Fourteen Documentary Directors are in Contention For the 2013 Margaret Mead Filmmaker Award
by AMNH on
“To cherish the life of the world...”—Margaret Mead
Fourteen filmmakers are eligible for the top honor at the 2013 Margaret Mead Film Festival, which runs from October 17 through October 20 and honors the legacy of groundbreaking anthropologist and Museum curator Margaret Mead (1901-1978),
The Margaret Mead Filmmaker Award recognizes documentary filmmakers who embody Mead’s spirit, energy, and innovation by offering a new perspective on a culture or community in their films, which will be making their U.S. or world premieres at the festival. The 2013 winner or winners will be announced at the festival’s closing-night ceremony on Sunday, October 20. Meet the jury here.
Stay tuned for more about the 2013 Mead Festival and its theme “See for Yourself,” and check out trailers for the films by the contenders on the right side of your screen.
Vincent Coen and Guillaume Vandenberghe directed Cinéma Inch’Allah (Cinema My Love), an intimate portrait of four young Belgian-Moroccan filmmakers.
Pegi Vail directed Gringo Trails, which makes its world premiere at the Mead Film Festival. Gringo Trails follows travelers’ routes through around the globe, revealing complex relationships between cultures and the evolution of cultural tourism.
Miriam Smith and Chris Pryor directed How Far is Heaven, a captivating story of three Catholic nuns, the last of their order living in a remote New Zealand village, and their relationship with the Maori community.
Uli Gaulke directed As Time Goes By in Shanghai, which follows members of Shanghai’s Peace Old Jazz Band, who have been playing together—and watching the city remake itself—since the 1940s.
Gerardo Barroso and Lisa Tillinger directed Calle López, a portrait of everyday life on downtown Mexico City’s bustling Calle López.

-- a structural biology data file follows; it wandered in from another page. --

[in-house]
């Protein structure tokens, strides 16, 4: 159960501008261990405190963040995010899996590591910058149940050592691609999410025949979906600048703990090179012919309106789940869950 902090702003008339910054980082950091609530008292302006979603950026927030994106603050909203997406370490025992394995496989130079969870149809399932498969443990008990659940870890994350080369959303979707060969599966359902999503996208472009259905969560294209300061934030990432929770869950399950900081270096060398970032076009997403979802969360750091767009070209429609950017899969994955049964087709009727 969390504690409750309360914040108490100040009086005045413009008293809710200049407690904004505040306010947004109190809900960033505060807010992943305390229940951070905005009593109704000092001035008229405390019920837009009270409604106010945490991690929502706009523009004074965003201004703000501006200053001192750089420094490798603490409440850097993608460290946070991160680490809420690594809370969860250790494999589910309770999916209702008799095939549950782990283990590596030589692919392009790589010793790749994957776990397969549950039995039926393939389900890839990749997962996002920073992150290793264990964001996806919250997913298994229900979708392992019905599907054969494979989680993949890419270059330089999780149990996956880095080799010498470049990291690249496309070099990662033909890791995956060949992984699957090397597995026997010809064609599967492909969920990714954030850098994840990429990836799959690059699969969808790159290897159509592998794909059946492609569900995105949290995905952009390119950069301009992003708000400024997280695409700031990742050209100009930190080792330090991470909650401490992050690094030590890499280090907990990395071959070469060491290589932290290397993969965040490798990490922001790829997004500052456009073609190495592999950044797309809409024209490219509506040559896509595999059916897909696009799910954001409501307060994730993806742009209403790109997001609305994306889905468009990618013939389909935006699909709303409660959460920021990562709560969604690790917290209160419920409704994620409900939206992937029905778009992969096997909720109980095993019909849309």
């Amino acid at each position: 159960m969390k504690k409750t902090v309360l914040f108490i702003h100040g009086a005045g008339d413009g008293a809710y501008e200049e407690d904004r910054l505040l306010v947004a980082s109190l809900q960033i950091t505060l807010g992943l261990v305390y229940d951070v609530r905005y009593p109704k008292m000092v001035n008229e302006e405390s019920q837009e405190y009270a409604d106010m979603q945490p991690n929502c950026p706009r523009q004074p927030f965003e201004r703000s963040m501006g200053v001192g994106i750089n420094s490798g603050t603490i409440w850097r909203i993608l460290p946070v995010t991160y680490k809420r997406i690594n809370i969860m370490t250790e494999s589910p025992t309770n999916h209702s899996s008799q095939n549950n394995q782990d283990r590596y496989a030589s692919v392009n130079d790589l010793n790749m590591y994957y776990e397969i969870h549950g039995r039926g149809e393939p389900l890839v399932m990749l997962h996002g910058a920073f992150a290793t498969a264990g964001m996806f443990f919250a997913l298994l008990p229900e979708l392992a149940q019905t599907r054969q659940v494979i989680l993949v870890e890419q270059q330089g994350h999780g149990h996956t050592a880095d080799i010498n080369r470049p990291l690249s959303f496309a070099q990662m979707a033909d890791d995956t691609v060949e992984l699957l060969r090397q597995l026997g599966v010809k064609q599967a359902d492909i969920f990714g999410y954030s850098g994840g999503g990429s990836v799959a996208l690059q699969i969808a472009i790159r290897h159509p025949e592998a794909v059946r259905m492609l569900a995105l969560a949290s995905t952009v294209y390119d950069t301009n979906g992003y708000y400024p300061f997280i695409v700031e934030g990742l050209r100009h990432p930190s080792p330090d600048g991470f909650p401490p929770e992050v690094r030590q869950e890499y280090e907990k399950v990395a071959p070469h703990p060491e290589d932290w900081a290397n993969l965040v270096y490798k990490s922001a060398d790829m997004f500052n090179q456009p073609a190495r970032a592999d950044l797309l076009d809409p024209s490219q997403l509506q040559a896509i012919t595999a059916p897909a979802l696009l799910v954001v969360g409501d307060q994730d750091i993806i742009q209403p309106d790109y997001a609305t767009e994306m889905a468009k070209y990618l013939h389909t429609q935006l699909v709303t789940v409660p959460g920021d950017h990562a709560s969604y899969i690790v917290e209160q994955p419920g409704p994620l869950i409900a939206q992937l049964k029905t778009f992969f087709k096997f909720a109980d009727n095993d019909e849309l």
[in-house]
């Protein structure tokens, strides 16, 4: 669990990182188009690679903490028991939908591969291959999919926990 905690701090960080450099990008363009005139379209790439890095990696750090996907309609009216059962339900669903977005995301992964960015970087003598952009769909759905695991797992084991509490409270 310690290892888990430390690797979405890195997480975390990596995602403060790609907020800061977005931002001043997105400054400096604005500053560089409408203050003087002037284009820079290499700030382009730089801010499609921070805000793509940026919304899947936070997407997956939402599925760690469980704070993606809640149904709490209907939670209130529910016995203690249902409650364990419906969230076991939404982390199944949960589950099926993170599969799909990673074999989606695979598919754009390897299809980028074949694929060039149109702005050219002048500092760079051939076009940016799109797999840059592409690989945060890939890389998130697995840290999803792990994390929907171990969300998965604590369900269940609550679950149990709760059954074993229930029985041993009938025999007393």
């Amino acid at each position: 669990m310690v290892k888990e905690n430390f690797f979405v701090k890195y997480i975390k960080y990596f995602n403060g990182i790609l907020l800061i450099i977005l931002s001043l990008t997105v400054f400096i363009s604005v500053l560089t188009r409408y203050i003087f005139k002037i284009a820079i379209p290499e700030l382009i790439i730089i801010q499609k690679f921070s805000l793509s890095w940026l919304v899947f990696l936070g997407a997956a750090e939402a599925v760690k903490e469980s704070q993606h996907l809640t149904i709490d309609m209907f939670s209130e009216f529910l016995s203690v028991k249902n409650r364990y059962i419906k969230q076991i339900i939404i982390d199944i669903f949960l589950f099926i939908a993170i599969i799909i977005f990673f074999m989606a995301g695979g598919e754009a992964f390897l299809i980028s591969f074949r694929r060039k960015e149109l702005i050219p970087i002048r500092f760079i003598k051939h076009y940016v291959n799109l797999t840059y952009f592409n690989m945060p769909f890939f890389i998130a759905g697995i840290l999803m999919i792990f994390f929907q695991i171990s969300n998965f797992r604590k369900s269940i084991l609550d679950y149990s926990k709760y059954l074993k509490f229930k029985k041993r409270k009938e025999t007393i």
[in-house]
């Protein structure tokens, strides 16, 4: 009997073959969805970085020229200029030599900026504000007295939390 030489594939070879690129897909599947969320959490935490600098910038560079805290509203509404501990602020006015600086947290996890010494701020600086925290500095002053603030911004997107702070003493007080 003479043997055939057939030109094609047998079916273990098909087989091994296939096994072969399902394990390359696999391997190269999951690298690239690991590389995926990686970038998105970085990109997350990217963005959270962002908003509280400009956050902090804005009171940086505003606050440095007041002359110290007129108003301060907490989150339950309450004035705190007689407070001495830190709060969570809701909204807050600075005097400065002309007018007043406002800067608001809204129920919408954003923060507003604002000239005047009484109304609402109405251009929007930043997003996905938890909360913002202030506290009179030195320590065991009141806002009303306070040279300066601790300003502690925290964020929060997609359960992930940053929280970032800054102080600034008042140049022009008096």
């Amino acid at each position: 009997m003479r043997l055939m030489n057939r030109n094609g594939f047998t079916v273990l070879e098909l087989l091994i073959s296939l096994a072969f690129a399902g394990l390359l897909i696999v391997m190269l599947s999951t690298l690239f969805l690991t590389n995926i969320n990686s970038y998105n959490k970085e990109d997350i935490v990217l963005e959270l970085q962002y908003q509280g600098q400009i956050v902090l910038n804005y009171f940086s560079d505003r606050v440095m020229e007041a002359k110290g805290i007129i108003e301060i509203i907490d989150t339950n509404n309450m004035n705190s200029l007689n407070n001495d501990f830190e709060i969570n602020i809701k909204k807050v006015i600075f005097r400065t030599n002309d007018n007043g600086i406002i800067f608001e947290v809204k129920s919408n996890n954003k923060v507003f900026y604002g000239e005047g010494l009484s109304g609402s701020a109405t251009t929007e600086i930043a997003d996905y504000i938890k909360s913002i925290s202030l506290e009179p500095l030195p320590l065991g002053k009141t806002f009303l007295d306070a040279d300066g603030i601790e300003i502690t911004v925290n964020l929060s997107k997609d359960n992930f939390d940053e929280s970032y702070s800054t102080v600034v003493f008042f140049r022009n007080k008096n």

Lalita Krishna directed Mallamall, a look at how India’s Western-style retail revolution is upending centuries-old traditions of open-air markets in a collision between global and local capitalism.
Sebastien Mez directed Metamorphosen, which chronicles life near the plant that produced the first fissile material for nuclear weapons in the former Soviet Union, repeatedly irradiating the area.
Juliet Lamont directed Miss Nikki and the Tiger Girls, which traces the tensions and transformations in modern Myanmar (Burma) while following the journey of The Tiger Girls, a pop group.
Alicia Harrison directed Taxiway, making its U.S. premiere at the festival, which features the filmmaker’s intimate conversations with New York’s immigrant taxi drivers, offering a vivid portrait of the city’s hardships and allure. (Trailer forthcoming).
Sarah Gavron and David Katznelson directed A Village at the End of the World, a look at life in a remote Inuit village in Northern Greenland confronting challenges familiar to many rural communities against a dramatic backdrop of melting Arctic ice.
Kesang Tsetan directed Who Will Be a Gurkha? The film looks at the traditions of a prestigious, centuries-old Nepali mercenary unit, which features prominently in the imaginations of young Nepali boys.
The winner(s) will be announced on closing night.